• 20_-_detail_from_19

    Charlie Behrens

  • 19_-_final_ditto_outcome

    Charlie Behrens

  • 18_-_different_stage_in_shrink_distortion_of_same_plastic_printout_as_17

    Charlie Behrens

  • 17_-_a_found_image_from_a_1970s_house_party_halway_through_shrinkart_treatment

    Charlie Behrens

  • Shrinkart-exp-2_2-copy

    Charlie Behrens

  • Shrinkart-exp-3_1

    Charlie Behrens

  • Shrinkart-exp-3_8

    Charlie Behrens

  • Shrinkart-expsmall

    Charlie Behrens

  • 14_-_two_stills_bitmapped_and_layered_on_top_of_patterns_put_through_very_gentle_vhs_corruption

    Charlie Behrens

  • 16_-_final_outcome_of_vhs_experiments_liked_but_not_printed_by_ditto

    Charlie Behrens

  • 4_-_same_thing_as_3_but_with_pattern

    Charlie Behrens

  • 10_-_4_bitmapped_and_then_inkjet_printed_1_colour_layer_at_a_time_at_home

    Charlie Behrens

  • 12_-_another_vhs_screen_print_vhs_d_again

    Charlie Behrens

  • 6_-_detail_from_4

    Charlie Behrens

Graphic Design

Student of the Month: Charlie Behrens

Posted by Bryony Quinn,

Presenting October’s student of the month – Charlie Behrens. Charlie is in his second year of an FdA Design for Graphic Communication course at the London College of Communication, and he submitted a brilliant process-driven project that explores analogue glitching of various moribund technologies as new, image-making devices for print. From a project set by Ditto Press – to create a test print that would showcase the colour capabilities of their risograph machine – Charlie made it his own, removing any predictability in favour of genuine excitement and originality in experimentation.

Originally working with a VHS player, an early version of the project Bark if you can read me involved a multitude of back and forths between a digital necessity for bitmapping and the frozen shots of a telly screen (with some pretty wild and flashing lights results). Taking an unusual turn, as most projects do, Charlie got his hands on some shrinkart paper (a fascinating and mutable medium that warps and shrinks when heated) and, working with some earlier found imagery, documented and multiplied them on top of each other – the result being a simultaneous illustration of a complete process and very nice indeed.

At the time of making/creating this project, who or what was your biggest influence?

It was a combination of David Cronenberg’s Videodrome, Andrzej Zulawski’s Posession, The Effect of Duplication on Frozen Water Patterns, an older book of test prints published by Ditto, and the guidance of Ben Freeman (of Ditto Press).

What is the most valuable thing you have learnt at university to date?

To think way outside of the discipline I am training in and to know when it’s time to move on to the next idea.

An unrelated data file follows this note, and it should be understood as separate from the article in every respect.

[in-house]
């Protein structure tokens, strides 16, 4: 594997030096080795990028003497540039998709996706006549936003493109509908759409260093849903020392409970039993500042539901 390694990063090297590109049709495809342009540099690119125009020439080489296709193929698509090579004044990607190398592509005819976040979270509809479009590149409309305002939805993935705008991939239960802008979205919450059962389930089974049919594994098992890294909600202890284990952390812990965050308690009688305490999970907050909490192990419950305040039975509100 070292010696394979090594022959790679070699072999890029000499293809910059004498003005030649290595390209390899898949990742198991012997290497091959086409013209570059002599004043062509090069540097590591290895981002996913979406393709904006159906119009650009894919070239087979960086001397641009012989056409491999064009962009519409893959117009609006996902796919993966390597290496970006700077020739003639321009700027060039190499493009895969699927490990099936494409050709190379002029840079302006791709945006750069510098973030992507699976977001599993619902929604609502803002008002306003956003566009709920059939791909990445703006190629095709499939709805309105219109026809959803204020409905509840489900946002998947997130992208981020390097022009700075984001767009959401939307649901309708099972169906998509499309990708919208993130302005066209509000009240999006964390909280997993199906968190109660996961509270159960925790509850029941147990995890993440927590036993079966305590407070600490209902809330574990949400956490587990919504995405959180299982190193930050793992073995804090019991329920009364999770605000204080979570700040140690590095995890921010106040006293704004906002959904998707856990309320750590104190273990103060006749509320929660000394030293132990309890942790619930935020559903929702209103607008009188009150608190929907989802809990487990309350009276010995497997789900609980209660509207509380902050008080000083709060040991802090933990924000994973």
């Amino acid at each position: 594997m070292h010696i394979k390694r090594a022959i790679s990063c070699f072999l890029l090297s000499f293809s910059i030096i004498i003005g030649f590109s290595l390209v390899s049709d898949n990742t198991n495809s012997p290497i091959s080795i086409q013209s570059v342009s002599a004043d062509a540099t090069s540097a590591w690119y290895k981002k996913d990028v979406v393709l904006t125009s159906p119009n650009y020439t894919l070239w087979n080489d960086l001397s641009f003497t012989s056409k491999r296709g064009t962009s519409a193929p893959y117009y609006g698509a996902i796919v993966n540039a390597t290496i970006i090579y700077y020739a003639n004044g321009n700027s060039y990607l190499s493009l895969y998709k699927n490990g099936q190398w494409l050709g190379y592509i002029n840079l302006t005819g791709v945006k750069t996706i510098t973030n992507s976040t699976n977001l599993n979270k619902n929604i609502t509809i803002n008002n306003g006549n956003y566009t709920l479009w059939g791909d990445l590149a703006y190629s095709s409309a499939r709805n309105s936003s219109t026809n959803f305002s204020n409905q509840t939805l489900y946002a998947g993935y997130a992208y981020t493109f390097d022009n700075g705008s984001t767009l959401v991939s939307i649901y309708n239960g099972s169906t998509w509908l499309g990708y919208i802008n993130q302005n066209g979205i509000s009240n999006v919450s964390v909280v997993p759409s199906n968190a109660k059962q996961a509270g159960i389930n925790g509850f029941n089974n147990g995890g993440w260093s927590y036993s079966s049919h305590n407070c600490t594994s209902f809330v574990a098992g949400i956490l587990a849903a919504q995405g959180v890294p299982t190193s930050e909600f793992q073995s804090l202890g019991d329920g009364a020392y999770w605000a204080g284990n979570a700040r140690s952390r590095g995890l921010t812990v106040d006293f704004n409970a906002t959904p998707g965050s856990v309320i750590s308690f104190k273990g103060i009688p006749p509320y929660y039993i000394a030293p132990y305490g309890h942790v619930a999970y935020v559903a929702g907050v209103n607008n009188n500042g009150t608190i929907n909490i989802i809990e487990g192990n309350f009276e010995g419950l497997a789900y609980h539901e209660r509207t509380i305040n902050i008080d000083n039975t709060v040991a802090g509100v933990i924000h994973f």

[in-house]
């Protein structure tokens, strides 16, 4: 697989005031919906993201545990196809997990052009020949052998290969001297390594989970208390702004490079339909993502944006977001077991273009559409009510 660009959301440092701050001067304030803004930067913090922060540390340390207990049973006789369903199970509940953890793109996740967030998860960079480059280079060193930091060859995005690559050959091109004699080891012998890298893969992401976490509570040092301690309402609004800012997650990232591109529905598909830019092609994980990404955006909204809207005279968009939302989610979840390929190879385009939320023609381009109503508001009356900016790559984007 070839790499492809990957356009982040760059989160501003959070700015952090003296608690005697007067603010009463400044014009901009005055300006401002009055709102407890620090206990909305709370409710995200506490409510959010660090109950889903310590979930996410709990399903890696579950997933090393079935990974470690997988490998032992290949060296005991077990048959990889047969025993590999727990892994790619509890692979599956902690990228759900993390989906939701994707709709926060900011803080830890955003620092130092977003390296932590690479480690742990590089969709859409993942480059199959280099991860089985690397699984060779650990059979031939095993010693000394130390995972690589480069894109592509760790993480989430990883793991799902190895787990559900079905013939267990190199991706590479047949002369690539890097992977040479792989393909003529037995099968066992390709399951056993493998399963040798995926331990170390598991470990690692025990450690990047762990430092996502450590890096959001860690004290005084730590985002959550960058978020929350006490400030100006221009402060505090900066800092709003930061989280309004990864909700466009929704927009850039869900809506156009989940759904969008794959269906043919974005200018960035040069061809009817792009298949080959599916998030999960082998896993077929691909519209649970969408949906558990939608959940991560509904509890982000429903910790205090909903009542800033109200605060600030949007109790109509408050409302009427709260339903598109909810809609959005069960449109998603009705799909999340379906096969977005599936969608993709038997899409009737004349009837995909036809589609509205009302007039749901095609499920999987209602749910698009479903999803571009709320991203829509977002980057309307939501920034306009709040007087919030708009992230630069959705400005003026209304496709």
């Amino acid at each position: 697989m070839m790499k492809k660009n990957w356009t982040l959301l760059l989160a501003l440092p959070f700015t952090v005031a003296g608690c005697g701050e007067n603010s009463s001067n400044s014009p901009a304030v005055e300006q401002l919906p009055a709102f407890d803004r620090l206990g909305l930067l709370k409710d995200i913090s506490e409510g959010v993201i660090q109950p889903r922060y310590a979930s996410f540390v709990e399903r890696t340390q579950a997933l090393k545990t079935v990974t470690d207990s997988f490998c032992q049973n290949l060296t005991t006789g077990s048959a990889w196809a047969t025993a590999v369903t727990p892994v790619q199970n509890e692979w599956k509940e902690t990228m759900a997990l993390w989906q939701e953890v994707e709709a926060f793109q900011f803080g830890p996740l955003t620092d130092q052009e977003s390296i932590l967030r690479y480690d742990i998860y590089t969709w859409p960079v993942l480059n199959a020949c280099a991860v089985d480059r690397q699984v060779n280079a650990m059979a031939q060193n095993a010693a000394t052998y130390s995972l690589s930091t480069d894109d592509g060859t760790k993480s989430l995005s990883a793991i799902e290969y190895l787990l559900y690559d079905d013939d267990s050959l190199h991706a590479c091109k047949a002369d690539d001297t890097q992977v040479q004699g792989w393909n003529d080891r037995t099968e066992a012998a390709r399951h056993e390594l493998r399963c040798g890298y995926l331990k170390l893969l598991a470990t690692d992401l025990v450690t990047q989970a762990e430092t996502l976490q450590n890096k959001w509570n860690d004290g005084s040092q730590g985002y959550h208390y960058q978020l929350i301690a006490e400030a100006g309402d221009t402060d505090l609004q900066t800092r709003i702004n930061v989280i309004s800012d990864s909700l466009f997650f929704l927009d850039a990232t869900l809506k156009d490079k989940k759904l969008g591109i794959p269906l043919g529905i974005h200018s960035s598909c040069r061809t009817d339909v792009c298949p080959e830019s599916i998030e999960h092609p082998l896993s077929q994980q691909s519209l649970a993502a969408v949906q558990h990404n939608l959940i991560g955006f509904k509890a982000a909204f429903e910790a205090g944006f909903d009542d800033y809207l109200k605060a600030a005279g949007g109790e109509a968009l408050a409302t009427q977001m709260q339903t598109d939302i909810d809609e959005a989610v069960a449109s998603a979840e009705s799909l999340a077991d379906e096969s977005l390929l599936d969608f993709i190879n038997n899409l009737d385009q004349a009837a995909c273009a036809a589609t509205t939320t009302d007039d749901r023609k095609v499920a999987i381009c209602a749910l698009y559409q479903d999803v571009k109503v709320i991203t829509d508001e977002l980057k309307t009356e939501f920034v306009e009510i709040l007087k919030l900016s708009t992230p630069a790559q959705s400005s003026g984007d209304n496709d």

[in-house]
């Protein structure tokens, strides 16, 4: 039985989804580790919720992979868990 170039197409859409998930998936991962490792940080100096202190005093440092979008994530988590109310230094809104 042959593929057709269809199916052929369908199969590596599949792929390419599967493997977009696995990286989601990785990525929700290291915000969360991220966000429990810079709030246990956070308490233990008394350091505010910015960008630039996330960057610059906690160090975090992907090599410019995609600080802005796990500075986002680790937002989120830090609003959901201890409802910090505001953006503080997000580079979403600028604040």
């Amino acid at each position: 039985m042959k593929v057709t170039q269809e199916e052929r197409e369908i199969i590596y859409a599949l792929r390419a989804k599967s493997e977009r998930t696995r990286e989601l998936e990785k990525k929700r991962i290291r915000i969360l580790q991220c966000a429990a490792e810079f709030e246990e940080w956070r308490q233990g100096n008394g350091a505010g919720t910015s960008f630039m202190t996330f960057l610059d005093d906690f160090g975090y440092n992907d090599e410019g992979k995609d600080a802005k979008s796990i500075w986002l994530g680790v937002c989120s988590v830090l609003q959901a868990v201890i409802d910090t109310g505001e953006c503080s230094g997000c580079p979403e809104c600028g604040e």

What would you be doing now if you weren’t at art school?

I would probably still be a bar manager with a sideline in DJ-ing. Although if I had to suddenly leave now, I would try to get a job in the industry.

Where are you making/creating most of your work?

Often at home, although I use the printmaking and letterpress facilities at uni.

What are you working on at the moment?

I’m working on some book covers for the excellent writer Charlie Weaver Rolfe, a film edited from found super 8 footage which I’m finding new ways to splice, and a printed booklet of the bizarre, among other things.

Portrait9

Posted by Bryony Quinn

Bryony was It’s Nice That’s first ever intern and worked her way up to assistant online editor before moving on to pursue other interests in the summer of 2012.

Most Recent: Graphic Design View Archive

  1. Hellotalja_kit-list-image

    Many a blue-sky-thinker and envelope-pusher has been extolling the virtues of meditation and mindfulness to pseudo-spiritually swell their business jargon lately. So it’s refreshing when a beautifully branded, creatively-minded product emerges that promises to offer that lucrative “pause from modern life.”

  2. List

    If all the magazines and small publications that used the internet as their subject matter were dumped on your head it’d be curtains for you – there’s bloody loads of them. Some, like Offscreen, deal with the people that make digital culture happen and try to bring these unsung heroes out from behind their screens into the RGB limelight, others, like French publication Nichons – Nous Dans l’Internet (Tits – We In The Internet) are more conceptually-minded, analysing and assessing the social and cultural phenomena brought about by the ubiquity of technology.

  3. Main